Emerald Group Publishing Limited
This book appears in Springer‐Verlag’s Applied Computing Series but could well be at home in any series that is concerned with systems development and those areas of cybernetics which have always been involved in the design and use of computing machines.
It is not easy for the reader to decide what the authors really mean by a system and even more difficult to understand what a “correct” system is meant to be. This, of course, has always been a problem for computer systems developers. Academics can usually provide a reasonably acceptable definition which can describe “correctness” in all its facets. That is, a system may be “correct” if it does what it was specified to do and there is proof available of such “correctness”. The trouble occurs when authors produce texts that are aimed at simplifying the established mathematically accepted process. This book moves between what the user’s concept of a “correct” system should be, and what a scientist’s view has to be if a system is to be accepted as a proven one.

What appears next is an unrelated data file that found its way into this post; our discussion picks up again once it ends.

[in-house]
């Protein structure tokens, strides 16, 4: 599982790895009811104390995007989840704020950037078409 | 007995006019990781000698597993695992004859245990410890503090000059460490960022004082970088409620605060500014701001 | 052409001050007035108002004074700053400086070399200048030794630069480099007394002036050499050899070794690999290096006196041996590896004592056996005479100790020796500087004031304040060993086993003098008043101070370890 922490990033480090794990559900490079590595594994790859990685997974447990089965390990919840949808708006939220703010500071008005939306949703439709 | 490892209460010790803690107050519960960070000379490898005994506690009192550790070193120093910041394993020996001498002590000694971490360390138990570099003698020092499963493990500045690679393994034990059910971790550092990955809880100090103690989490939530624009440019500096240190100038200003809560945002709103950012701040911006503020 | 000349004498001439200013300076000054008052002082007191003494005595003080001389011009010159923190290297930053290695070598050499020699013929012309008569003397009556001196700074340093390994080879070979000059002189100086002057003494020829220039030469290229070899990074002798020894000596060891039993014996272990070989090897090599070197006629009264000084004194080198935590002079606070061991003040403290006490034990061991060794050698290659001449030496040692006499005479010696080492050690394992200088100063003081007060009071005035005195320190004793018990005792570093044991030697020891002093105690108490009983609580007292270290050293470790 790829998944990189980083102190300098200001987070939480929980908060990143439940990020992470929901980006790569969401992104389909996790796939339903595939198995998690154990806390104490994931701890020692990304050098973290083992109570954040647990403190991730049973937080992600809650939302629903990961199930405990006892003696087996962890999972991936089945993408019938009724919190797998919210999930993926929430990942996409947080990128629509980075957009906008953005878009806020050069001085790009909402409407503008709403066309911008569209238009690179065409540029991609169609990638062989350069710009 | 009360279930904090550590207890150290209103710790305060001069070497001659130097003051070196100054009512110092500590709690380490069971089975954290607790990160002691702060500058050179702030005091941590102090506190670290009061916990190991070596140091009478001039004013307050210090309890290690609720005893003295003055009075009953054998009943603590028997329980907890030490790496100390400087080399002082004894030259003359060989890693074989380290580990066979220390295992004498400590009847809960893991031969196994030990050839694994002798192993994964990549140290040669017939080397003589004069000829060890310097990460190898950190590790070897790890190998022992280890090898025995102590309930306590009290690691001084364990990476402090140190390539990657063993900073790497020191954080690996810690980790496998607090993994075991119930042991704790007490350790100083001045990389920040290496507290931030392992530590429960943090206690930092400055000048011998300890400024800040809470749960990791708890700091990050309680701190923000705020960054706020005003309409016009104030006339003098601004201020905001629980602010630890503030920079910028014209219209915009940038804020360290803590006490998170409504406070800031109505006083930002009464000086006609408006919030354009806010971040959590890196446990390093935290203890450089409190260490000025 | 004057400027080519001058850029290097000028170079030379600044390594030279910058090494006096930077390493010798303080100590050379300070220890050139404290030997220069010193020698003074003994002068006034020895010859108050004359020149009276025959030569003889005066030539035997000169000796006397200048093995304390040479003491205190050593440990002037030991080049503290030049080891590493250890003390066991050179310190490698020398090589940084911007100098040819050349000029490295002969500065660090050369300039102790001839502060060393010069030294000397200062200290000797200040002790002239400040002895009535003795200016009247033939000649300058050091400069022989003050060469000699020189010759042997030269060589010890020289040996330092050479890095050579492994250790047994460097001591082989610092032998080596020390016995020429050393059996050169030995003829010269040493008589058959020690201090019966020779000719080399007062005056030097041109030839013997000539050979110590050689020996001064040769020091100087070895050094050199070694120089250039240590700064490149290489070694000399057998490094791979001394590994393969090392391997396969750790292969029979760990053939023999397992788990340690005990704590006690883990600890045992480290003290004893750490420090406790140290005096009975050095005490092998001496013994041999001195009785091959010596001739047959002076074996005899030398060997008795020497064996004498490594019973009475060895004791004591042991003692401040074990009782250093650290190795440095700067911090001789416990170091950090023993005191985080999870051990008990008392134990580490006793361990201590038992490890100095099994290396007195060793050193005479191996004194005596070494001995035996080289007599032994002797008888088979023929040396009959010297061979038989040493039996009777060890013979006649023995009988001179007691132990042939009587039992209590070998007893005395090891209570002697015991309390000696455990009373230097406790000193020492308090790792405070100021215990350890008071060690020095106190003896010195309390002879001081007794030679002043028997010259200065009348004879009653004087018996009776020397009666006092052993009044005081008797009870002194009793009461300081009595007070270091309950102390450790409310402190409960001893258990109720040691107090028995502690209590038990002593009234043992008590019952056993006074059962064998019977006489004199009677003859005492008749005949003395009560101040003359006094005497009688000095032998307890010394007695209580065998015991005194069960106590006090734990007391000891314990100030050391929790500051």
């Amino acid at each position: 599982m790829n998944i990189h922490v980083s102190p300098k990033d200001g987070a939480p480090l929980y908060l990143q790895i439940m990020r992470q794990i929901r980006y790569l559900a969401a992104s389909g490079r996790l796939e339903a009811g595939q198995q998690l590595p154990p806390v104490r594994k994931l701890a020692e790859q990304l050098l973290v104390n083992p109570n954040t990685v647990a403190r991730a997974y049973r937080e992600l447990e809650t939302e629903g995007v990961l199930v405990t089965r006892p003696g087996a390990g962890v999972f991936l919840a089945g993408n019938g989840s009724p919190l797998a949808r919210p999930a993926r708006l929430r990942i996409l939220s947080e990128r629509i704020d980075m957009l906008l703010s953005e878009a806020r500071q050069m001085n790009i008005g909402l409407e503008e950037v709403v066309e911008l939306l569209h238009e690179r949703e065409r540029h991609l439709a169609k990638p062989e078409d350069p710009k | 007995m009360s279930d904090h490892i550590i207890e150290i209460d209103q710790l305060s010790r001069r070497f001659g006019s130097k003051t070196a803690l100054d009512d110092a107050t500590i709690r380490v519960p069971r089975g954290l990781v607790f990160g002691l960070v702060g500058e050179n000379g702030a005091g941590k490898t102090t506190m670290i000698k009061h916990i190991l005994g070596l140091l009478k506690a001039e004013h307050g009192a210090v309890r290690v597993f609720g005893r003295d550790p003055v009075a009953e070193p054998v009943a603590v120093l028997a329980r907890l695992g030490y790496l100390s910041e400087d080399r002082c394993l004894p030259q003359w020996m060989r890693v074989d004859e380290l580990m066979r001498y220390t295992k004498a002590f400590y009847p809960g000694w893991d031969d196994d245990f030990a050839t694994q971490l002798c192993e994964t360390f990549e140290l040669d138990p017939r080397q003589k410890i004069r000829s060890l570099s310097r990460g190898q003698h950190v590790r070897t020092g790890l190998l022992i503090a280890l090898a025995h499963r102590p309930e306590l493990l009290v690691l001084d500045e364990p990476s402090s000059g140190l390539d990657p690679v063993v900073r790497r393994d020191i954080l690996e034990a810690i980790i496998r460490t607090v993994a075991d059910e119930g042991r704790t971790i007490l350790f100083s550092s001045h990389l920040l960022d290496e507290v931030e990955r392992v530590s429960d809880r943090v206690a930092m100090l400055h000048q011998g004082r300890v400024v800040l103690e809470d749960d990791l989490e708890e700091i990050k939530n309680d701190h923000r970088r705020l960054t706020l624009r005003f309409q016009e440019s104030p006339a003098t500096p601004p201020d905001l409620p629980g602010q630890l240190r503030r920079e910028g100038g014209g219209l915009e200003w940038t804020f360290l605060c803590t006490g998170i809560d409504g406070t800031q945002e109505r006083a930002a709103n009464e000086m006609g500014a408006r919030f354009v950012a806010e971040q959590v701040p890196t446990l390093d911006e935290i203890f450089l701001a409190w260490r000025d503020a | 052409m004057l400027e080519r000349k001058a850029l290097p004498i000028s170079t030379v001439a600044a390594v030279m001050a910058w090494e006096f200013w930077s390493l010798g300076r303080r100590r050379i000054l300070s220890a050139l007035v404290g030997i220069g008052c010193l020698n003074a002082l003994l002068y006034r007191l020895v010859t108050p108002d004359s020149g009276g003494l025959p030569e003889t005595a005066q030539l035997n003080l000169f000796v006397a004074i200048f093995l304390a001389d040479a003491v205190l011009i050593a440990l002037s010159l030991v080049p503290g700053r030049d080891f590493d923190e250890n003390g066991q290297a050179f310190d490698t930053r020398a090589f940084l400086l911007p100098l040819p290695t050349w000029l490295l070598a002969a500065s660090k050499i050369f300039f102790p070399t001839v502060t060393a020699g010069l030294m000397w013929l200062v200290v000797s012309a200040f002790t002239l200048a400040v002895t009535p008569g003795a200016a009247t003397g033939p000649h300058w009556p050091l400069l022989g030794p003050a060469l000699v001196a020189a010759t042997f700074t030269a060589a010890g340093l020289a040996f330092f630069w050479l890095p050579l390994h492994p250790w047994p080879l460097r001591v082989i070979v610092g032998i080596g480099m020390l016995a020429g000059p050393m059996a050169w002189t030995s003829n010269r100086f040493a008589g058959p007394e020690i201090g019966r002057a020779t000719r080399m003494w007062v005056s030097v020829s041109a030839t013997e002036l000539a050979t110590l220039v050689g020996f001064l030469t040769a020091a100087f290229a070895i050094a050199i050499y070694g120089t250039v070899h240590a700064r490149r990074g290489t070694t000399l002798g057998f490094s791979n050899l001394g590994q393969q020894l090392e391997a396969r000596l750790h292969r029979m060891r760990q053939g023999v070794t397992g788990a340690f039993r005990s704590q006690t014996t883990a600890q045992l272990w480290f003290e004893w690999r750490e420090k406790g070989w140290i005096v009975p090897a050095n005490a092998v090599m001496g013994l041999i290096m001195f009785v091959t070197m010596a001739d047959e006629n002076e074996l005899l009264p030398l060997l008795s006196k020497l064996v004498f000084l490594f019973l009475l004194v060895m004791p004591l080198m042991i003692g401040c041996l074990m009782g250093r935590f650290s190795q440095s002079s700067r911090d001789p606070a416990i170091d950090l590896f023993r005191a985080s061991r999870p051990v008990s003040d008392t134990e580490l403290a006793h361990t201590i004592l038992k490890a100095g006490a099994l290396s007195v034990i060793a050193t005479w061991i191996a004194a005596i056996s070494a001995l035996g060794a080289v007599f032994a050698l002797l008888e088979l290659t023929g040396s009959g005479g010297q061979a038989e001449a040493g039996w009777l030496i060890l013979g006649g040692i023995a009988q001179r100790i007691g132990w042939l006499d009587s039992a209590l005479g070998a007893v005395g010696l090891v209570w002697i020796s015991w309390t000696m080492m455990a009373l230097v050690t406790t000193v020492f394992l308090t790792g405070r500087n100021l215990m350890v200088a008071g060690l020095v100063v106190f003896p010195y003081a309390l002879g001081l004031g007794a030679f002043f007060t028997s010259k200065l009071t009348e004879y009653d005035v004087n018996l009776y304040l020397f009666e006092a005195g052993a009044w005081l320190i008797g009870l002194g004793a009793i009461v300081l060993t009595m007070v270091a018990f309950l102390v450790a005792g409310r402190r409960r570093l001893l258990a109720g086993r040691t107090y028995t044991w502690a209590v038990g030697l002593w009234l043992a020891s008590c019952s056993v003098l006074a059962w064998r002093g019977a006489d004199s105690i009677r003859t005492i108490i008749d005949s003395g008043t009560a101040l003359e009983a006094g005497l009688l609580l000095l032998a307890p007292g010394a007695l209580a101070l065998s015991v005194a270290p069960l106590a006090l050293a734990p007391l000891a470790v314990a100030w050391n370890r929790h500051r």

The difficulty is that if the text was indeed couched in suitable mathematical notation, with the accompanying proofs, it would certainly not be suitable for the average user or, dare we say it, the so‐called “computer” expert. The latter breed still contains designers and developers of systems who call “tested” systems “proven” systems.
What this book does is to bring a little reality into the discussion by pointing out some obvious concerns that are still often neglected by everyday systems designers. For example even the most inexperienced practitioner should know that systems are designed with testing in view. Even so, it does provide an extremely useful taste of theory with practice and many systems people will benefit from the book’s approach, which combines the viewpoints of established software engineering with practical and current application.
This thesis provides a bridge between these two approaches to systems development. Most academics realise that strict mathematical definitions, specifications and proving strategies will not appeal to the current software fraternities. But the authors of this book by taking their innovative approach to software development may well have inspired many practitioners to use new methodologies for their systems specifications and testing. Certainly their institutions and organisations will benefit, as will the business and industrial communities. To that end this book has much to offer.